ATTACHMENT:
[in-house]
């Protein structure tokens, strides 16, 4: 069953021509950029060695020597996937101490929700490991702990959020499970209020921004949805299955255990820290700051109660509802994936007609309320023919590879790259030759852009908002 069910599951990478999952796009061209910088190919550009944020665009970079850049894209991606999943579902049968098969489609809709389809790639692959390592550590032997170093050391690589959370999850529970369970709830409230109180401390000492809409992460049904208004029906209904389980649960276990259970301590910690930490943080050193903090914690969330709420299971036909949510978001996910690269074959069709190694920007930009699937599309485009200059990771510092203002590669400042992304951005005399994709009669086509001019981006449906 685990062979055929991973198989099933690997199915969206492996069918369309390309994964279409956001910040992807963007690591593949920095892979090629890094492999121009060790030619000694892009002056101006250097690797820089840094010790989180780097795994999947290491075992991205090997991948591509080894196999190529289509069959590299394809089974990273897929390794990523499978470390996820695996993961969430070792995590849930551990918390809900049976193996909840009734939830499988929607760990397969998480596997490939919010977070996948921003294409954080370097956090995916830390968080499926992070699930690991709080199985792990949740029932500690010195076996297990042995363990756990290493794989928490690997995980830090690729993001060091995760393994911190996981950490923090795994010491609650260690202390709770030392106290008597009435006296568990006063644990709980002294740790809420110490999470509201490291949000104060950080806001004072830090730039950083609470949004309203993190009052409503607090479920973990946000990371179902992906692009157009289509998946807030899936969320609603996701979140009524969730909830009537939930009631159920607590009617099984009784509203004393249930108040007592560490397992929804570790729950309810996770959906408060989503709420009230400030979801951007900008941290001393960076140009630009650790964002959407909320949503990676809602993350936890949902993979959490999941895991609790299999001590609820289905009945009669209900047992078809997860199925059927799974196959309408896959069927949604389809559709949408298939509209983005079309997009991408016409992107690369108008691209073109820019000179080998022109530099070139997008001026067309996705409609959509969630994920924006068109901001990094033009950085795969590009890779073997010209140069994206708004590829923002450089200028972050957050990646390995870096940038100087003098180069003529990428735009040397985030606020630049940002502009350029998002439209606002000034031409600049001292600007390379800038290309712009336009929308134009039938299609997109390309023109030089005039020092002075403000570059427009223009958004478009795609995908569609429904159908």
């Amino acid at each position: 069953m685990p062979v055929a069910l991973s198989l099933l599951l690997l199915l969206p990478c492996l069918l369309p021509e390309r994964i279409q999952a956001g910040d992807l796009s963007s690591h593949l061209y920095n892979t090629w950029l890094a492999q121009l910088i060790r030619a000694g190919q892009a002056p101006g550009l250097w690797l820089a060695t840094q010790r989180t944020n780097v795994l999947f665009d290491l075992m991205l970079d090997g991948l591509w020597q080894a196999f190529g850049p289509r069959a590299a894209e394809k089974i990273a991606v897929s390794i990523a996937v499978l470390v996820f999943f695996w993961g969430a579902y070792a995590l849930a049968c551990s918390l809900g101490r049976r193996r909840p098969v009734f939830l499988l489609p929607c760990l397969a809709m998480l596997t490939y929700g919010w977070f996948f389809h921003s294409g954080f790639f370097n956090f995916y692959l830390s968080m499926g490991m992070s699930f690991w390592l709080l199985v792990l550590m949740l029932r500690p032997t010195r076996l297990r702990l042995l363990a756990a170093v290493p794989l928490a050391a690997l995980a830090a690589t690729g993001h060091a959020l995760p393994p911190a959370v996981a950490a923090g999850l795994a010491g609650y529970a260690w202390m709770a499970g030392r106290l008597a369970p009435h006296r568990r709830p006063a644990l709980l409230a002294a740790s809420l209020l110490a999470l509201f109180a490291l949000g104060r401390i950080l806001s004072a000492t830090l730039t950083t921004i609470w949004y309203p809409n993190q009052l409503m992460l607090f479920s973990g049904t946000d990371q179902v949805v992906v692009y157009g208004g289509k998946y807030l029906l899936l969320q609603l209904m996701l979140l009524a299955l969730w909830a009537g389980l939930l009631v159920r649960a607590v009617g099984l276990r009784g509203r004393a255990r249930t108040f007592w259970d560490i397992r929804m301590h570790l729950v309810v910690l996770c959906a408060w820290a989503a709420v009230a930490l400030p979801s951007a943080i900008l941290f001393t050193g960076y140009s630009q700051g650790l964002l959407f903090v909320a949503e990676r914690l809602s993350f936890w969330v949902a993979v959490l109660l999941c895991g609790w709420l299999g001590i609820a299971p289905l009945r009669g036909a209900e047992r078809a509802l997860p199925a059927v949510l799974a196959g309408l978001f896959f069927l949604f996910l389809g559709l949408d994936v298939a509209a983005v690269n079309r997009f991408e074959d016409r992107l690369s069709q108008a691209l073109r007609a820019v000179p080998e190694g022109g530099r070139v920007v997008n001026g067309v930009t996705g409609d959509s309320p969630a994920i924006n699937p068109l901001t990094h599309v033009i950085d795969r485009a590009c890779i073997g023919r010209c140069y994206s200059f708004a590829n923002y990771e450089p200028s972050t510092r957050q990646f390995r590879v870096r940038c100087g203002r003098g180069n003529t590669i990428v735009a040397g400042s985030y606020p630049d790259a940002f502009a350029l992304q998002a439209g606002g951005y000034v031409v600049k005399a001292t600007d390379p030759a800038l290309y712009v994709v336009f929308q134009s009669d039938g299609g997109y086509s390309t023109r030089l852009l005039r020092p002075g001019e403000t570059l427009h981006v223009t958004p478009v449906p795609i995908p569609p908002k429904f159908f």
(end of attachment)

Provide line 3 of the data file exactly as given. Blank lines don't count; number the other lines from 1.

């Amino acid at each position: 069953m685990p062979v055929a069910l991973s198989l099933l599951l690997l199915l969206p990478c492996l069918l369309p021509e390309r994964i279409q999952a956001g910040d992807l796009s963007s690591h593949l061209y920095n892979t090629w950029l890094a492999q121009l910088i060790r030619a000694g190919q892009a002056p101006g550009l250097w690797l820089a060695t840094q010790r989180t944020n780097v795994l999947f665009d290491l075992m991205l970079d090997g991948l591509w020597q080894a196999f190529g850049p289509r069959a590299a894209e394809k089974i990273a991606v897929s390794i990523a996937v499978l470390v996820f999943f695996w993961g969430a579902y070792a995590l849930a049968c551990s918390l809900g101490r049976r193996r909840p098969v009734f939830l499988l489609p929607c760990l397969a809709m998480l596997t490939y929700g919010w977070f996948f389809h921003s294409g954080f790639f370097n956090f995916y692959l830390s968080m499926g490991m992070s699930f690991w390592l709080l199985v792990l550590m949740l029932r500690p032997t010195r076996l297990r702990l042995l363990a756990a170093v290493p794989l928490a050391a690997l995980a830090a690589t690729g993001h060091a959020l995760p393994p911190a959370v996981a950490a923090g999850l795994a010491g609650y529970a260690w202390m709770a499970g030392r106290l008597a369970p009435h006296r568990r709830p006063a644990l709980l409230a002294a740790s809420l209020l110490a999470l509201f109180a490291l949000g104060r401390i950080l806001s004072a000492t830090l730039t950083t921004i609470w949004y309203p809409n993190q009052l409503m992460l607090f479920s973990g049904t946000d990371q179902v949805v992906v692009y157009g208004g289509k998946y807030l029906l899936l969320q609603l209904m996701l979140l009524a299955l969730w909830a009537g389980l939930l009631v159920r649960a607590v009617g099984l276990r009784g509203r004393a255990r249930t108040f007592w259970d560490i397992r929804m301590h570790l729950v309810v910690l996770c959906a408060w820290a989503a709420v009230a930490l400030p979801s951007a943080i900008l941290f001393t050193g960076y140009s630009q700051g650790l964002l959407f903090v909320a949503e990676r914690l809602s993350f936890w969330v949902a993979v959490l109660l999941c895991g609790w709420l299999g001590i609820a299971p289905l009945r009669g036909a209900e047992r078809a509802l997860p199925a059927v949510l799974a196959g309408l978001f896959f069927l949604f996910l389809g559709l949408d994936v298939a509209a983005v690269n079309r997009f991408e074959d016409r992107l690369s069709q108008a691209l073109r007609a820019v000179p080998e190694g022109g530099r070139v920007v997008n001026g067309v930009t996705g409609d959509s309320p969630a994920i924006n699937p068109l901001t990094h599309v033009i950085d795969r485009a590009c890779i073997g023919r010209c140069y994206s200059f708004a590829n923002y990771e450089p200028s972050t510092r957050q990646f390995r590879v870096r940038c100087g203002r003098g180069n003529t590669i990428v735009a040397g400042s985030y606020p630049d790259a940002f502009a350029l992304q998002a439209g606002g951005y000034v031409v600049k005399a001292t600007d390379p030759a800038l290309y712009v994709v336009f929308q134009s009669d039938g299609g997109y086509s390309t023109r030089l852009l005039r020092p002075g001019e403000t570059l427009h981006v223009t958004p478009v449906p795609i995908p569609p908002k429904f159908f």